Revising your poems

Take out drafts of poems and follow this step-by-step method to revise your work:

1. Lay drafts of each poem on a flat surface. Read them sequentially, from first draft to last, and choose the best draft. Usually (but not always) the last draft will be the most effective because you knew your poem intimately when you composed this version. In any case, put aside your most effective draft.

2. Review every word and line of your lesser drafts. Occasionally you'll find better passages in these attempts that somehow failed to make it into your most effective one. Or perhaps a stanza or title of a lesser draft seems, in retrospect, more powerful. Circle these passages or elements of craft on each lesser draft and put them aside.

3. Return to your most effective draft and compare it to lesser ones with circled passages and/or elements of craft. Consider whether you can insert or apply the circled elements to your most effective draft. Often it will be easy to insert a dropped word or line or to replace a title or revise a stanza. Sometimes it will be impossible because your most effective draft may be a sonnet or form poem or may contain a distinct meter or rhyme. Or perhaps your free-verse version took a different direction that no longer requires that word, line, passage or element of craft. If that is the case, take out your journal and save that word, line, passage or element for another day and another poem.

4. Insert your remaining word(s), line(s), passage(s) or craft elements) into your most effective draft and then read the entire poem again. Smooth voice, sharpen line, evaluate your stanza preference and/or title β€” and whatever else you need to improve the draft β€” and set it aside for a few days. Make a new file titled "Old Drafts" and clip and store your earlier drafts of each poem here, so you can return to them later in your career to note your progress. As time goes on, your "Old Drafts" file will contain a wealth of information about your strengths, weaknesses and work ethic as a poet.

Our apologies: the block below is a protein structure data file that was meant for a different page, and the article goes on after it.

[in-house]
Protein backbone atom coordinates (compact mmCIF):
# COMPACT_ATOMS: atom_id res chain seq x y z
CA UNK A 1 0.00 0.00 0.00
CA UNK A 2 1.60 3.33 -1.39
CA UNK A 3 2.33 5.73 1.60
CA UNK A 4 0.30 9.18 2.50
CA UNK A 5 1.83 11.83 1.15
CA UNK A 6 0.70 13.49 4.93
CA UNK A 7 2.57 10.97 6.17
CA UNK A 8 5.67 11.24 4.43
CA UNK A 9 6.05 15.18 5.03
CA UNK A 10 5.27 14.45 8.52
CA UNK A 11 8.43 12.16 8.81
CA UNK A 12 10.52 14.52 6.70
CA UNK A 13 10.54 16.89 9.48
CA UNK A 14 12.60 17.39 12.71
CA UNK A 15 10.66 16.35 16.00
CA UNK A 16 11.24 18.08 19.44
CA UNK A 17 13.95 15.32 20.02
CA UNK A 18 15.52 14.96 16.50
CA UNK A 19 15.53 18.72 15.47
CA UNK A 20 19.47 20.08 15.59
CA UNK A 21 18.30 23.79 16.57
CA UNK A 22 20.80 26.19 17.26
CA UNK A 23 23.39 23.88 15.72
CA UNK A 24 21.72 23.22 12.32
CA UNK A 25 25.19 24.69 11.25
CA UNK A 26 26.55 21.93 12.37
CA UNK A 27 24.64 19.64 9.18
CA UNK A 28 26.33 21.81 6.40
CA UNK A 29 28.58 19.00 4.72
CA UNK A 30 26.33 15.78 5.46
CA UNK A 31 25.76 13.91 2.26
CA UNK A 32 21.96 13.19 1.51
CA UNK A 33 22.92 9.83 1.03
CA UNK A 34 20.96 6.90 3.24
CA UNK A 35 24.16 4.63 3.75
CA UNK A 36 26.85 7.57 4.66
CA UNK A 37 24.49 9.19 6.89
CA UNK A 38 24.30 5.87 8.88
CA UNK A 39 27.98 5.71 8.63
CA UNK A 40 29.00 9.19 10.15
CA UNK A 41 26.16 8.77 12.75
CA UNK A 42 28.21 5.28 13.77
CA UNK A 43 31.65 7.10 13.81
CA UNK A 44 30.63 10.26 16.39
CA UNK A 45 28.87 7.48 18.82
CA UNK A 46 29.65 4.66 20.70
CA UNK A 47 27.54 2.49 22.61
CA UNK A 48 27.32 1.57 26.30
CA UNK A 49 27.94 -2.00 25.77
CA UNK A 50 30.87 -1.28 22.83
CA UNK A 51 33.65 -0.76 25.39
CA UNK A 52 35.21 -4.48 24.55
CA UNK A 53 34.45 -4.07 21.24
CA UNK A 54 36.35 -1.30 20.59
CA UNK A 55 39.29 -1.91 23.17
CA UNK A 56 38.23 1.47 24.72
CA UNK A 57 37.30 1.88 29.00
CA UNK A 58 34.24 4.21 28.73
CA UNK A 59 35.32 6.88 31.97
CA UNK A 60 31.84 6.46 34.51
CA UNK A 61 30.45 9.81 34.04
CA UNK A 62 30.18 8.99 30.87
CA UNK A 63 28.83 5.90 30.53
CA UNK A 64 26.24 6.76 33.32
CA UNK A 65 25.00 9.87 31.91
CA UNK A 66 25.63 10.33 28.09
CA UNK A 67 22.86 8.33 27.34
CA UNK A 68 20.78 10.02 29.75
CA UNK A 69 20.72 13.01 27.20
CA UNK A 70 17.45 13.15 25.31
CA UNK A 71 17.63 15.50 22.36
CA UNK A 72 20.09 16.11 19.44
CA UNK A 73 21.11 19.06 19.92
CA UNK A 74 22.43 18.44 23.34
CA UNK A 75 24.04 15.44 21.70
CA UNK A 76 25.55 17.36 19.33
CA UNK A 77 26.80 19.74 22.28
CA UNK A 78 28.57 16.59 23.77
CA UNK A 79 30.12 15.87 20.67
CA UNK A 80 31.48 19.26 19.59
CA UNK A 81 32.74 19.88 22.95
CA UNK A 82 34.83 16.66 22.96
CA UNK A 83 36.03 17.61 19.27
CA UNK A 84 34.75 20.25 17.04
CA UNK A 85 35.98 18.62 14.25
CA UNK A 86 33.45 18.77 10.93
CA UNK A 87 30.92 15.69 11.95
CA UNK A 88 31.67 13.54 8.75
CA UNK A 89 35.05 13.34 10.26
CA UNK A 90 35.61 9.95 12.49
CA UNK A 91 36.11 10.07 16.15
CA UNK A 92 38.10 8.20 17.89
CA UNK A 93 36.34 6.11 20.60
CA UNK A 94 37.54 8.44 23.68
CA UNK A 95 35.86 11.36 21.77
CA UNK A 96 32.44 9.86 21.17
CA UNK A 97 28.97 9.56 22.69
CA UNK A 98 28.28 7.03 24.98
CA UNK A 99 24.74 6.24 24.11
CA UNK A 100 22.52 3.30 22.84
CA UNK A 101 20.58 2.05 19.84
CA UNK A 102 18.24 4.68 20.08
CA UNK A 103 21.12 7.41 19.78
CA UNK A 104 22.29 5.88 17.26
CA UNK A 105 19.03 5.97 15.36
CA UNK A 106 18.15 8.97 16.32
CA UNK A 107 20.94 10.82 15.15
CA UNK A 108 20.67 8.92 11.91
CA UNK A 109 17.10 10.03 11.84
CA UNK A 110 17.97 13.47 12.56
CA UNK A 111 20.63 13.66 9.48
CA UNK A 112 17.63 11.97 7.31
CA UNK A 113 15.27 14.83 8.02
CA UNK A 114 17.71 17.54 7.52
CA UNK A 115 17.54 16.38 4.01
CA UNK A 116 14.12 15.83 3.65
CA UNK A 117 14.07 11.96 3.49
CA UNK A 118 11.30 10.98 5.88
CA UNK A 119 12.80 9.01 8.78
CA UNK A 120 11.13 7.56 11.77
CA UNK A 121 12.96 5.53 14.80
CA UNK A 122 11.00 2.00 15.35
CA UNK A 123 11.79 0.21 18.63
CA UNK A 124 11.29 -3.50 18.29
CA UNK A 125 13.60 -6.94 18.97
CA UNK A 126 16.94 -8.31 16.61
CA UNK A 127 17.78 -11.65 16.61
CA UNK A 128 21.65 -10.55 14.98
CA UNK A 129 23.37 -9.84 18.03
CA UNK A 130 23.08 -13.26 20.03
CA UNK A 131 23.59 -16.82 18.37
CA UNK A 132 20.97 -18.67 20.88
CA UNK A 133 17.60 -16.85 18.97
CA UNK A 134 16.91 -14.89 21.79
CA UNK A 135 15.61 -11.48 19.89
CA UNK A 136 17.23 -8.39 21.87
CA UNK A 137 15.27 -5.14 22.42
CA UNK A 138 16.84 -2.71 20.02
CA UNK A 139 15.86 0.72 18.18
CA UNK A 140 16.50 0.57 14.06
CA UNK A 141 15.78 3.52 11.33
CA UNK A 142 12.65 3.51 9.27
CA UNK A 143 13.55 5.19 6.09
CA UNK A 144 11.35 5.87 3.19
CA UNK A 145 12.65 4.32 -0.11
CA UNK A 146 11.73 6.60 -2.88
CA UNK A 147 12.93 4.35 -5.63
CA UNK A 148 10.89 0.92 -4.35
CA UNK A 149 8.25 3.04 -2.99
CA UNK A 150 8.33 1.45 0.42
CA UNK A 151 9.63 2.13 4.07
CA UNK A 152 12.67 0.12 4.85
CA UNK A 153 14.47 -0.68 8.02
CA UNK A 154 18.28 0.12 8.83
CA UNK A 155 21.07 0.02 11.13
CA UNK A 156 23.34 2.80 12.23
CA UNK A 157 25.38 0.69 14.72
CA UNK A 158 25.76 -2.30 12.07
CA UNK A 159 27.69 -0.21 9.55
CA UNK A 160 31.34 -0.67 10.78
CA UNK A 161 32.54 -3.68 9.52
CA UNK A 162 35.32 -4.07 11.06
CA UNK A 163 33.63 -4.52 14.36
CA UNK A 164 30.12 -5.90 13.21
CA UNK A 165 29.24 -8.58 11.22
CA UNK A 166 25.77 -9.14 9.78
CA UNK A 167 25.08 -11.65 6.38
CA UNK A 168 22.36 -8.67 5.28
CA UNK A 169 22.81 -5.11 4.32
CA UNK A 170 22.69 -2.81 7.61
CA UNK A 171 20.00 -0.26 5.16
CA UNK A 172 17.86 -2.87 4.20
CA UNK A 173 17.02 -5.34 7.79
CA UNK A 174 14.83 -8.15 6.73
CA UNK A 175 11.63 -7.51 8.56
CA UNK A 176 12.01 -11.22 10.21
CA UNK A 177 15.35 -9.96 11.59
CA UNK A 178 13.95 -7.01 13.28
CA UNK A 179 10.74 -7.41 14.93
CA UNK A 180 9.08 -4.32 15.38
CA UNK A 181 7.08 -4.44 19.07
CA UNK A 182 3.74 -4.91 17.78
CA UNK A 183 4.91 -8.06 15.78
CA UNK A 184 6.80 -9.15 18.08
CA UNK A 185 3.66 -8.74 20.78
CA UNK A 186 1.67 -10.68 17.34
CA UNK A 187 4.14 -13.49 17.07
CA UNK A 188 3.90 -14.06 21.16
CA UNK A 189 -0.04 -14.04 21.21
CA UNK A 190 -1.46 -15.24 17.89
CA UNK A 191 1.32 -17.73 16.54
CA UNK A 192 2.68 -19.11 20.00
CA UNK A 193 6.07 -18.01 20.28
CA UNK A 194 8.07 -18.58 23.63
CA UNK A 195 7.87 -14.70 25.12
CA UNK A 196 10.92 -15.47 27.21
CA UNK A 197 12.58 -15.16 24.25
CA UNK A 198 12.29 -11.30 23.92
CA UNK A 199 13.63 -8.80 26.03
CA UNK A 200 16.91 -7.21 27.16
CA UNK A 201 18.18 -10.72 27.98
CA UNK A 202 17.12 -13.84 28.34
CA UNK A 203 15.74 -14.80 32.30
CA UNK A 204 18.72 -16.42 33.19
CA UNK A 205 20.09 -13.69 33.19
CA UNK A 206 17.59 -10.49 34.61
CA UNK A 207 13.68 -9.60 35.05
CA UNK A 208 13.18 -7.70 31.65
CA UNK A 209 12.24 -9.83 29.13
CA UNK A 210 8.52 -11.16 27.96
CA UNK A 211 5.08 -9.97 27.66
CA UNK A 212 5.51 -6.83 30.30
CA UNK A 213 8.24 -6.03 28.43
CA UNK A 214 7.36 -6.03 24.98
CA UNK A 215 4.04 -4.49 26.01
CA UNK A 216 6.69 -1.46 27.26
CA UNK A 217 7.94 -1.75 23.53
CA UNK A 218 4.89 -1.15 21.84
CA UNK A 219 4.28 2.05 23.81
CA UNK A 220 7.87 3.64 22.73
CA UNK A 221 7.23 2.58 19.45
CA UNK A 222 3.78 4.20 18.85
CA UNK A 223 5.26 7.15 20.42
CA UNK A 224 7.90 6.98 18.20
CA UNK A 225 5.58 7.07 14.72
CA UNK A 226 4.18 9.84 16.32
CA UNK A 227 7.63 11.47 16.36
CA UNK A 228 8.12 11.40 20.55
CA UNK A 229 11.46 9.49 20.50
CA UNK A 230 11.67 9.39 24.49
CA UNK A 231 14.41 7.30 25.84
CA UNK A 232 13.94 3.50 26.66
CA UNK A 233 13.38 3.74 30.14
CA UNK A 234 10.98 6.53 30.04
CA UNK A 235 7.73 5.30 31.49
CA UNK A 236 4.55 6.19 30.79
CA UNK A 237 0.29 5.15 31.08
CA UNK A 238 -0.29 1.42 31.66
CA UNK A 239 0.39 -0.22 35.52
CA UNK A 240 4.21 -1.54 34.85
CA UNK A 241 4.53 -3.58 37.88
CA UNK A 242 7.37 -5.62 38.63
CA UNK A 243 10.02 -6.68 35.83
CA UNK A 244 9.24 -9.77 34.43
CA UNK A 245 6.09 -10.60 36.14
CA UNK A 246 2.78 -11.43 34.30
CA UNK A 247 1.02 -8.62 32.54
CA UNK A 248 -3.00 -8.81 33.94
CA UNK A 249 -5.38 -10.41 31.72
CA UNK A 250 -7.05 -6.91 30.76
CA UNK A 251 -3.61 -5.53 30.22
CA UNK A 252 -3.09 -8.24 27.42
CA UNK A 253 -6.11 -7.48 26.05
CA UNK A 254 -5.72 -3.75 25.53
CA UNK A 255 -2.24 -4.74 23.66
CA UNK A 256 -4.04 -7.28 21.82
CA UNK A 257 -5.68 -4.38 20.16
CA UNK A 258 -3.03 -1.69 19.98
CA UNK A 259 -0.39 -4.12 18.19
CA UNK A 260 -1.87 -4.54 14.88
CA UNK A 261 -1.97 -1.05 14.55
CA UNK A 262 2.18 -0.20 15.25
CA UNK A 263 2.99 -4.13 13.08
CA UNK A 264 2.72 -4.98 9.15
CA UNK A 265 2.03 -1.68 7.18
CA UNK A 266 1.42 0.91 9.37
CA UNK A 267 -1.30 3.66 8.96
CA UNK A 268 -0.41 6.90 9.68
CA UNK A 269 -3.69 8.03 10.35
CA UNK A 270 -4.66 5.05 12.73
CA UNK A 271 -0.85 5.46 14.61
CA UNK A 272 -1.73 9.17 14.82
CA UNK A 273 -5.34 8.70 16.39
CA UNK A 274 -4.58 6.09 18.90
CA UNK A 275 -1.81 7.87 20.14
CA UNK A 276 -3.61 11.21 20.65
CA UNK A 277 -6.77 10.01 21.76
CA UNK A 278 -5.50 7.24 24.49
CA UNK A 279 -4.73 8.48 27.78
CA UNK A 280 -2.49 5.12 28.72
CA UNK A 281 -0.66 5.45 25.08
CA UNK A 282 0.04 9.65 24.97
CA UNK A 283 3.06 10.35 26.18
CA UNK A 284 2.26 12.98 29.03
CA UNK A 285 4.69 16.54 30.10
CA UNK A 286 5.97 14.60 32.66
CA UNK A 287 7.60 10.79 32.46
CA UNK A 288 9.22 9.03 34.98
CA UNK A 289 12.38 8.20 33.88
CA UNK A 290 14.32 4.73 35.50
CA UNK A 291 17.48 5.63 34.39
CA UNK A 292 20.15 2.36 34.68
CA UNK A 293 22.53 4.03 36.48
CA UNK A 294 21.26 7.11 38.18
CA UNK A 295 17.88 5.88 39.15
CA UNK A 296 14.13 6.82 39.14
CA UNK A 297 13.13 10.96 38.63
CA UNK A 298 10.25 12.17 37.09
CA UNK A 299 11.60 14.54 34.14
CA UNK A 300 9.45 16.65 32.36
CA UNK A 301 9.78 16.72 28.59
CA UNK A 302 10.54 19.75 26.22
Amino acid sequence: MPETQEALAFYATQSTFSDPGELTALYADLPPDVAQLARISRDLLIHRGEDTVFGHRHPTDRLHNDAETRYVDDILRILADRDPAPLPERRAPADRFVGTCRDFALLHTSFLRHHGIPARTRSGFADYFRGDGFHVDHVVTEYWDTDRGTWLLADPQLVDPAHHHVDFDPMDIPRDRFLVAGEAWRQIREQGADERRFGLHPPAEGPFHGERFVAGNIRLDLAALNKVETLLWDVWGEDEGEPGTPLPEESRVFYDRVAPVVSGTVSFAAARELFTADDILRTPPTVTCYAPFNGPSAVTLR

5. Return to the draft of your most effective poem (which now contains improvements from other versions). Waiting a few days β€”or even weeks β€” to return to revised work will allow you to evaluate your poem more objectively. For instance, you may no longer remember your inserts or revisions, so you can read the poem as a single work. Make improvements, if needed, and repeat this step until you're satisfied with the poem.

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